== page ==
Chinese Immigrants

Food for Thought @ taste of northern china 北方美食

In my experience, Chinese immigrants do not recognize your existence unless you speak Chinese. Since I’m Asian, they try to talk to me in Chinese, but as soon as they discover that I don’t speak it, their interest in me evaporates. My wife and I are used to it. So, it’s a shock to find a restaurant, in the part of Chinatown that primarily serves the immigrant community, where the wait staff wouldn’t leave you alone. The two ladies, who are always at this restaurant, barely speak English. They seem to love watching us eat, which reminds me of my mother’s gaze that made sure I ate well; that is probably why I don’t mind them standing right next to me while I eat.

When one of them noticed that I like taking pictures of their foods, she brought over a plate to my table before serving it to another customer, just so that I can take a picture of it. I don’t think she knows what food-blogging is about.

I know another restaurant on Allen Street where I get a similar type of attention. I wonder what creates this dramatic contrast. They are different from the Chinese people selling knock-off handbags on Canal Street who follow you around with English just good enough to achieve this objective. It’s not like they are proud of their knock-offs. The customers represent to them nothing more than a source of income—a disposable relationship.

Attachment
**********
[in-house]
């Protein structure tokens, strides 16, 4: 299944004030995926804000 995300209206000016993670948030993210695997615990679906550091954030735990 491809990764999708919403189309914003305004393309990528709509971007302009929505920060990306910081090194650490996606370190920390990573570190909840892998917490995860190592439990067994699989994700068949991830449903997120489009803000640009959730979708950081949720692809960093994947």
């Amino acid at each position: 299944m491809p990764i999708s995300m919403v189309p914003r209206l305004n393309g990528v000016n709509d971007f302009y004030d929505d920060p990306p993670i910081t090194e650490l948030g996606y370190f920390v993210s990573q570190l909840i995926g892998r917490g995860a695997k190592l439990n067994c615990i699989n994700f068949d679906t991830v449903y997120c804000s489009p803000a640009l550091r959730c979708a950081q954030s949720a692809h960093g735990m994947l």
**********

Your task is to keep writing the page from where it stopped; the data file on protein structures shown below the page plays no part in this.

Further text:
These two restaurants are also different from the modern Chinese restaurants owned by second-generation Chinese Americans with MBAs whose customer base is also highly educated, second-generation Chinese Americans. There is a dramatic cultural divide between the immigrant generation and the second generation. It appears to be impossible to serve both.

I’ve read that Chinese immigrants in New York initially tried hard to be accepted by ordinary Americans, but the latter systematically rejected them. That’s when they resorted to opening laundromats. Perhaps that is what set the expectations for all the new immigrants since. But given that China has become much wealthier in a short period, the new immigrants are likely coming here for different reasons and with different expectations.